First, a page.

Free Speech

"Assessing the Government's Lawsuit Against John Bolton"


A very detailed and thoughtful item by Profs. Jack Goldsmith & Marty Lederman at Just Security; it's a factually and legally complicated area, which I don't know enough about, but on which they are experts. An excerpt from the opening:

The U.S. government filed a civil suit on June 17 against former National Security Advisor John Bolton.  It primarily seeks (i) an injunction against the planned June 23 publication of Bolton's book, The Room Where it Happened: A White House Memoir; and (ii) a "constructive trust" that would give the United States the right to all of Bolton's profits from the book.  The case has been assigned to Judge Royce Lamberth of the U.S. District Court for the District of Columbia.

This post explains the case and offers our initial thoughts.  The big news to us about the government's case is that it's weaker than we expected.  We should emphasize, however, that these views are preliminary and incomplete.  The case implicates a complex and in some ways unsettled area of law.  [UPDATE: Less than an hour after we published this post, the government filed a motion for Judge Lamberth to issue a Temporary Restraining Order–one that would prohibit not only Bolton himself, but also Simon & Schuster and "[c]ommercial resellers further down the distribution chain, such as booksellers," from selling or distributing The Room Where it Happened.  The classified and unclassified declarations filed with that motion might (or might not) affect the outcome of the case.  We hope to discuss this important development in a follow-up post soon.]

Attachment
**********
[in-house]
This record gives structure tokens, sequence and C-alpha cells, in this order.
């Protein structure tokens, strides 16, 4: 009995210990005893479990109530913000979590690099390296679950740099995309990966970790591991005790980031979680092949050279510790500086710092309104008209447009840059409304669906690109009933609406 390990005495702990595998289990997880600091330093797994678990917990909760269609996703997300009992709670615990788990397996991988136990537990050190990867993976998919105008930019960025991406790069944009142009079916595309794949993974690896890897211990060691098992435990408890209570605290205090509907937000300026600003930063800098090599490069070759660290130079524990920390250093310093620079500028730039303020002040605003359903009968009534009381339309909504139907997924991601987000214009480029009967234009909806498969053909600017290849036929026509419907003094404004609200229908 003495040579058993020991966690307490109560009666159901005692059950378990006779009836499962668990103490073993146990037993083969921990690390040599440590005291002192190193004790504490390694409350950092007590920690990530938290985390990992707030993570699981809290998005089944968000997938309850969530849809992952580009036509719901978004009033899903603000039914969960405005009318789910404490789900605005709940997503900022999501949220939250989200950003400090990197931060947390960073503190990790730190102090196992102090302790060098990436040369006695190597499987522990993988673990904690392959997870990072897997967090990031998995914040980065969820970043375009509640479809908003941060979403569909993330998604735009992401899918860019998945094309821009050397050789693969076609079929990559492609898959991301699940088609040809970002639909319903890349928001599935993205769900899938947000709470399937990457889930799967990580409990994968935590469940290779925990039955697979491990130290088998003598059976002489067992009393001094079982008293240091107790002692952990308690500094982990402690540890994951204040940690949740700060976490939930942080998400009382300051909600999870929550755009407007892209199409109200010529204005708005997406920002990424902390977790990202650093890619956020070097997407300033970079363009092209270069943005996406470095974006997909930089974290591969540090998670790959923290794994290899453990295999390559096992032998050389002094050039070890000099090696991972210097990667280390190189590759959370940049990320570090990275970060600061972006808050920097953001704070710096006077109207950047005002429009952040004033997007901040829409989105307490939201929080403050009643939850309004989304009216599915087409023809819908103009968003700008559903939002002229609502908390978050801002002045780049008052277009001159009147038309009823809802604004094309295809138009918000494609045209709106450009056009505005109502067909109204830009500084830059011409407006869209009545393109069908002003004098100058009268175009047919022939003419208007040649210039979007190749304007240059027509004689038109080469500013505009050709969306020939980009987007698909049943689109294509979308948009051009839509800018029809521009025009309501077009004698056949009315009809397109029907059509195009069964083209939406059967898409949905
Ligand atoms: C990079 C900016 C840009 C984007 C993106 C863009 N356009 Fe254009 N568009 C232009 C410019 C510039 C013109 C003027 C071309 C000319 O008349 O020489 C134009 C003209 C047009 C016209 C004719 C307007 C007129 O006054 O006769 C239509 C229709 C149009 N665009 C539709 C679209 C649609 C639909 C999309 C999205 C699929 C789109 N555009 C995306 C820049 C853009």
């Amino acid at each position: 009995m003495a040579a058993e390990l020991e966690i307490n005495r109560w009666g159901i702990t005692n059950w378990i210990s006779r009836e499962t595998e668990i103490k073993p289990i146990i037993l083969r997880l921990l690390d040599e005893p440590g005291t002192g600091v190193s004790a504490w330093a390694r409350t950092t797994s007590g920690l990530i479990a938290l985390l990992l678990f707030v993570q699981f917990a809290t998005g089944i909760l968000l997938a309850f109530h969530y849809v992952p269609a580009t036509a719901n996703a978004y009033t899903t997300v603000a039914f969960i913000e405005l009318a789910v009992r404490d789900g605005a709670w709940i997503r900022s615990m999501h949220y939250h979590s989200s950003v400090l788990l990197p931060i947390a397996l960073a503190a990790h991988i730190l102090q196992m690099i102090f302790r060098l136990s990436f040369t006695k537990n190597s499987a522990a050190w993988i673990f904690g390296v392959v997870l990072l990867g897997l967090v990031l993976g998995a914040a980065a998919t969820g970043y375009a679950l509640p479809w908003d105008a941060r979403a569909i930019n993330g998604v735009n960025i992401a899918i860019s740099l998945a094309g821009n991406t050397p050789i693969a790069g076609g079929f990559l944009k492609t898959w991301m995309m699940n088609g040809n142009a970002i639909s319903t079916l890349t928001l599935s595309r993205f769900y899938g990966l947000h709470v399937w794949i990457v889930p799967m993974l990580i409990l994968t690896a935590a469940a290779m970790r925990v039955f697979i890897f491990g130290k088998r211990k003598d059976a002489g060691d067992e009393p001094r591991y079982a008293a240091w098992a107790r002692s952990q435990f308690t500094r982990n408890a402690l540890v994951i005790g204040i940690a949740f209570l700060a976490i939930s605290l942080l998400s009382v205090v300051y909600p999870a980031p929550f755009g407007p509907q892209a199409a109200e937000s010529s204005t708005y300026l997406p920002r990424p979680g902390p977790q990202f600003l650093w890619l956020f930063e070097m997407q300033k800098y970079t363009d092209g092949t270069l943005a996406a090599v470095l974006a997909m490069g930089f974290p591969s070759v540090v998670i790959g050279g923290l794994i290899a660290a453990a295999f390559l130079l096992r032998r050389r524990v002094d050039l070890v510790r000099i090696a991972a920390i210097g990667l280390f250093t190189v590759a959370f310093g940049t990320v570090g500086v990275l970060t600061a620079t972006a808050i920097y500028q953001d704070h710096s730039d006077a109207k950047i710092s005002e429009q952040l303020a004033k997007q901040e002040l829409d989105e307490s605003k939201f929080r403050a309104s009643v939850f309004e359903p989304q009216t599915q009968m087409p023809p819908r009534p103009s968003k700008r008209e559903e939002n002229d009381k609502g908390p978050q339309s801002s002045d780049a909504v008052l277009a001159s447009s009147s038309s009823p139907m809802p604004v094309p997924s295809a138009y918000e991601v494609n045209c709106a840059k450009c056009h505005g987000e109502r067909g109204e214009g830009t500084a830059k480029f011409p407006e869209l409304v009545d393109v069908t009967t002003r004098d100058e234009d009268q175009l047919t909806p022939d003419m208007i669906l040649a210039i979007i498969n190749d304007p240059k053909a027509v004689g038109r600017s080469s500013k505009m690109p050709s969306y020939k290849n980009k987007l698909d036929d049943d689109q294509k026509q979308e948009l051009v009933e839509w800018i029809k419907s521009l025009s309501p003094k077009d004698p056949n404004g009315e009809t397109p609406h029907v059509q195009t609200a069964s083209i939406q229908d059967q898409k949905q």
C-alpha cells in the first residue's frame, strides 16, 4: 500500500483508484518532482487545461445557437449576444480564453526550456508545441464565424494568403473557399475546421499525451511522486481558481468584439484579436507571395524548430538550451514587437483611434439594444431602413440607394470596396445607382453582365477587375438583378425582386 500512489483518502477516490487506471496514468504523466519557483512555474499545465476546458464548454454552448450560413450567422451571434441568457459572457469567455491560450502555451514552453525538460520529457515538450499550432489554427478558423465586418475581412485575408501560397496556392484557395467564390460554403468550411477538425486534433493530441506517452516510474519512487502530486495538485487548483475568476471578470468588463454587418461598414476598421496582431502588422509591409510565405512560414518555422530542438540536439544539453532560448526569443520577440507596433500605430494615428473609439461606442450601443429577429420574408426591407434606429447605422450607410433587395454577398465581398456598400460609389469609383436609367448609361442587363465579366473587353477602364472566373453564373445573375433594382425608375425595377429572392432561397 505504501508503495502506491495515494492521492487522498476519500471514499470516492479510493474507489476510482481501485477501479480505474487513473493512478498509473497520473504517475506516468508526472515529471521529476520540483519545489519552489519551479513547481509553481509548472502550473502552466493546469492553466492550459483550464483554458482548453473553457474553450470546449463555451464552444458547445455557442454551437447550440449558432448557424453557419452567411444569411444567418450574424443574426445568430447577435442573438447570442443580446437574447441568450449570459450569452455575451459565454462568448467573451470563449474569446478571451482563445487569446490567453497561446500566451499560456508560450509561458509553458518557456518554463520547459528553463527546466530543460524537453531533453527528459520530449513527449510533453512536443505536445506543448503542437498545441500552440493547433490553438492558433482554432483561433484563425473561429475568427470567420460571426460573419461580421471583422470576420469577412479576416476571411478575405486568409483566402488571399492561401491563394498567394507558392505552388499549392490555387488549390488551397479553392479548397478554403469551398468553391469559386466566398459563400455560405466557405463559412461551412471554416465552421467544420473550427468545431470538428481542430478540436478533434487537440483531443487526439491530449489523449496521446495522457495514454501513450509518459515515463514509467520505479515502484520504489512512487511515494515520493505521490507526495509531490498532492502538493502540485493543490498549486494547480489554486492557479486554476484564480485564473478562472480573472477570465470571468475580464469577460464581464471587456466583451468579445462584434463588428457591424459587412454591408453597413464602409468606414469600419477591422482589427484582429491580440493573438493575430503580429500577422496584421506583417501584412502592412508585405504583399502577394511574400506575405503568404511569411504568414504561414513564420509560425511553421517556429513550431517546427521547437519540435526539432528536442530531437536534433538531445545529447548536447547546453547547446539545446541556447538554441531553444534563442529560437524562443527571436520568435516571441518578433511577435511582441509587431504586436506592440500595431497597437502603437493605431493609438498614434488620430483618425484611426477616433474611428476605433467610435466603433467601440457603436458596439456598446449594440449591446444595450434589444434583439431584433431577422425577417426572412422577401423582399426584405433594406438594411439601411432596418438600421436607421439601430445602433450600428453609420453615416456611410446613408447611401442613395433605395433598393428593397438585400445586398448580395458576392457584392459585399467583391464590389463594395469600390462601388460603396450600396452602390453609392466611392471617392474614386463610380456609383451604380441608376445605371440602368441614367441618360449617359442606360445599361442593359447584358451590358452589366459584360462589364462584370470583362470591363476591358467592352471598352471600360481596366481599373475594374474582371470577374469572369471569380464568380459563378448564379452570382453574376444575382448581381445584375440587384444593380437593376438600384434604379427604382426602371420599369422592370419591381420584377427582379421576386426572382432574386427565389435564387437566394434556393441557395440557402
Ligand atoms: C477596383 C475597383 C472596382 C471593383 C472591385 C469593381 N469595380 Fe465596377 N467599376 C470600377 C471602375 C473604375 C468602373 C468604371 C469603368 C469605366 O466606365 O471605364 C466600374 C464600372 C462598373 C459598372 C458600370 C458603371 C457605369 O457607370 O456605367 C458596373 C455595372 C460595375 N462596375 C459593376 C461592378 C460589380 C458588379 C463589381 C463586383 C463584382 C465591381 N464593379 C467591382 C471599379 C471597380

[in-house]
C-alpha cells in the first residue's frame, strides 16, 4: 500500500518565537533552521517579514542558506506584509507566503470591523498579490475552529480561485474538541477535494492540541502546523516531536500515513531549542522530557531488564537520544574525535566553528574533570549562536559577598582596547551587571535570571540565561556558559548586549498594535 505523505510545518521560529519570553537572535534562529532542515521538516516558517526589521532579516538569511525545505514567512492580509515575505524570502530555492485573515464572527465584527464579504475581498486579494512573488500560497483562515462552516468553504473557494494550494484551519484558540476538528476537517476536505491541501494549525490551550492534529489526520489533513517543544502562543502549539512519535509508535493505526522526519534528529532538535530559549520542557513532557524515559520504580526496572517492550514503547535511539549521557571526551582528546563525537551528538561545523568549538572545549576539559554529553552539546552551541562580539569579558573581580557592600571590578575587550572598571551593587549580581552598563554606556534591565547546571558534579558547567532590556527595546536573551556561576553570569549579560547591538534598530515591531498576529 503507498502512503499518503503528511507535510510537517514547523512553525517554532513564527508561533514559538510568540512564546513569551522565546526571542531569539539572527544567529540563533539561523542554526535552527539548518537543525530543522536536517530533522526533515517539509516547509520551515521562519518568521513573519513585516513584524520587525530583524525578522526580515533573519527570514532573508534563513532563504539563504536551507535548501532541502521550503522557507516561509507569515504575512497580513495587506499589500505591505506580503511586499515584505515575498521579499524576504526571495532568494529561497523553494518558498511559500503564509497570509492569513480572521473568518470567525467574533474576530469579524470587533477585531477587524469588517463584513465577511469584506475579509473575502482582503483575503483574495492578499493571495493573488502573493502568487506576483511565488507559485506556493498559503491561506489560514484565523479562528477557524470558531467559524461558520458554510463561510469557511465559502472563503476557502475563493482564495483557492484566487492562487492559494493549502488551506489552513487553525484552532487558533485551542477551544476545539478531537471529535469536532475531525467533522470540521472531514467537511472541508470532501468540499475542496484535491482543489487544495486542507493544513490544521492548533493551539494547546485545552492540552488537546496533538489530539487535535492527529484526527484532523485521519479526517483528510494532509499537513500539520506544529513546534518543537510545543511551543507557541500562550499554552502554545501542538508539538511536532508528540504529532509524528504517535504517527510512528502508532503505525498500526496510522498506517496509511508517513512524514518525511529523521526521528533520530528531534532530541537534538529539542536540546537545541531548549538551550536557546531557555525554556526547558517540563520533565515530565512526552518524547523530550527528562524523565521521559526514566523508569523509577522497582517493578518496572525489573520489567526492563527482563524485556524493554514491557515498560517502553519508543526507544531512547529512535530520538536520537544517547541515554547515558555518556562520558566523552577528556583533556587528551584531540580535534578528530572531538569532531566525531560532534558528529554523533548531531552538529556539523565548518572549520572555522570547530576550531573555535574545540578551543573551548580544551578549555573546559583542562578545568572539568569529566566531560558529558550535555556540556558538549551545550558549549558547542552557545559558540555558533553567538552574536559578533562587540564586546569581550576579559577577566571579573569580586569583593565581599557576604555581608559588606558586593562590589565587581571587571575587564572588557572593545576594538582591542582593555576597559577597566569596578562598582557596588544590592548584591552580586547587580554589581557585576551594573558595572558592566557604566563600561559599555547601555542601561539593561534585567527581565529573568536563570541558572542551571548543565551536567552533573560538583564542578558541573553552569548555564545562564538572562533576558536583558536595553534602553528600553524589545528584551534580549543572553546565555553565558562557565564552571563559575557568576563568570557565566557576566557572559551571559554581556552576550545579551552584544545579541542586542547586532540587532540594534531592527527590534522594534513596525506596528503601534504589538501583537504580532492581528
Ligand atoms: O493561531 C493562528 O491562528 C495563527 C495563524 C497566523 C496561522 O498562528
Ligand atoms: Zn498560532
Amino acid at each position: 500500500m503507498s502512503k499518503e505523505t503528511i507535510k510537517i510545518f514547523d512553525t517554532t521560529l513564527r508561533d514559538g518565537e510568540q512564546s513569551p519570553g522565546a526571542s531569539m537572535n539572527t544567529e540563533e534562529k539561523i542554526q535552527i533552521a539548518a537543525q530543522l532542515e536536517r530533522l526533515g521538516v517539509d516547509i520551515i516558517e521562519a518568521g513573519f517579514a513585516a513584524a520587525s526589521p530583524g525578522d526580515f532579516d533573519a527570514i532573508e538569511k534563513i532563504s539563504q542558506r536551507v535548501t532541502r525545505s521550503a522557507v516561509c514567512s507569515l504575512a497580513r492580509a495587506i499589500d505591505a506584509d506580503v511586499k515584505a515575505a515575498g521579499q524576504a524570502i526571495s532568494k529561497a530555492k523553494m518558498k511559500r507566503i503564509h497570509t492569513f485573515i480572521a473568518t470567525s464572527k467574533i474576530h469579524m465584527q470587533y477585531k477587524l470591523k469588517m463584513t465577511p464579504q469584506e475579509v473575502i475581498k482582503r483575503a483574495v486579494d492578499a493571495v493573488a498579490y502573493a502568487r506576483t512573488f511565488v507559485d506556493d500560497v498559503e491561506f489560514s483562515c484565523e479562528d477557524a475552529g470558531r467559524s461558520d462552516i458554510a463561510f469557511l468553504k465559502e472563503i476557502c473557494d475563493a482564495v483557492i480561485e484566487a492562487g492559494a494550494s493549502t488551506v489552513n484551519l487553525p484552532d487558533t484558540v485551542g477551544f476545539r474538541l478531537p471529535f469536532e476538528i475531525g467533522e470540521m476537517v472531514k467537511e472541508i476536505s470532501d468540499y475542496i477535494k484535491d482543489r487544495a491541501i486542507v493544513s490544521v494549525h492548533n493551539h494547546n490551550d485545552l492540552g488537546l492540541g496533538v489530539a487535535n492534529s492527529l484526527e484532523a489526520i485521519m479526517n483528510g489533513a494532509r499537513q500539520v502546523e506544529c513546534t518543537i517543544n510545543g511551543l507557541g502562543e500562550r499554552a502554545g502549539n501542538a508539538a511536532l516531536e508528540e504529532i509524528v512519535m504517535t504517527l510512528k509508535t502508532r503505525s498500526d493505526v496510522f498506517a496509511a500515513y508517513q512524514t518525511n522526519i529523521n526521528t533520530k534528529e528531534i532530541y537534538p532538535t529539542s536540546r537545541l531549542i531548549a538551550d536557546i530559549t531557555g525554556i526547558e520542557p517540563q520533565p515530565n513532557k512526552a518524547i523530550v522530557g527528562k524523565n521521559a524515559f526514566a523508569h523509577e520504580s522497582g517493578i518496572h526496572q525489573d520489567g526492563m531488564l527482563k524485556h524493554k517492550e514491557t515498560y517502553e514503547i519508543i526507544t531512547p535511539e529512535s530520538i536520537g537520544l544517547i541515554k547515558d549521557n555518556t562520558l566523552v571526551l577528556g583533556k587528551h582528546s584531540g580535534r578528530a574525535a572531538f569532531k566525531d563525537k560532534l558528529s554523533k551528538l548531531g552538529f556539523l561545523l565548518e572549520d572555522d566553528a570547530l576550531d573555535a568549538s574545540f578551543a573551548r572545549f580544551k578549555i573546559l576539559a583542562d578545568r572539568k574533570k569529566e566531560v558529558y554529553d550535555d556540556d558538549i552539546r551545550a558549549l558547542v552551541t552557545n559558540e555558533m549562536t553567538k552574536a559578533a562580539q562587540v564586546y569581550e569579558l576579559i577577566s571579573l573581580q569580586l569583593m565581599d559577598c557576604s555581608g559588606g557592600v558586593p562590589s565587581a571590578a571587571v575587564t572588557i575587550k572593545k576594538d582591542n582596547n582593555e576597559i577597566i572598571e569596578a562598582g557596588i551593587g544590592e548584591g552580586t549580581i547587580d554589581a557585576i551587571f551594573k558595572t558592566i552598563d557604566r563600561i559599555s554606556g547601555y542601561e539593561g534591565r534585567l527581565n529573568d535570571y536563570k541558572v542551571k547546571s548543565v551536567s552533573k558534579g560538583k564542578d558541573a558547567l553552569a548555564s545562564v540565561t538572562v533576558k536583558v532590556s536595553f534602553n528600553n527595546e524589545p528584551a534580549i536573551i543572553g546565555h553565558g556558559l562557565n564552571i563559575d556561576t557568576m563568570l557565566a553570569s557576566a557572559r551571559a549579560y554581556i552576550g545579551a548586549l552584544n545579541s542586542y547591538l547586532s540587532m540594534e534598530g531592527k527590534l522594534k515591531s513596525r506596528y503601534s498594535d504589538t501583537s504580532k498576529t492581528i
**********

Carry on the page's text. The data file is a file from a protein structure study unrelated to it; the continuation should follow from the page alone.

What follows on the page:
The Relevant Contract (Nondisclosure Agreement) Terms

The most important thing to understand about the case is that the government is suing Bolton for a breach of contract—two contracts, in fact.  As the government's complaint describes, the contracts in question are "nondisclosure agreements" (NDAs) that Bolton signed on April 5, 2018, when he entered government service as National Security Advisor.  These NDAs are included as attachments to the complaint….

The first NDA, Standard Form 312, contains obligations Bolton assumed as a condition of obtaining access to classified information generally, i.e., a "security clearance."  Two are pertinent here.  First, Bolton agreed that he must never "divulge classified information to anyone" unless he either "officially verifies] that the recipient has been properly authorized by the United States Government to receive it" or he's received "prior written notice of authorization [to divulge it] from the United States Government" entity responsible for its classification.  Second, he agreed that if he's "uncertain about the classification status" of any information, he must "confirm from an authorized official that the information is unclassified before [he] may disclose it" to anyone not authorized to receive it.  We'll refer to this second obligation as the SF-312 prepublication review requirement, although, as we explain below, it's actually something less than that—it's more like a simple "confirmation" requirement.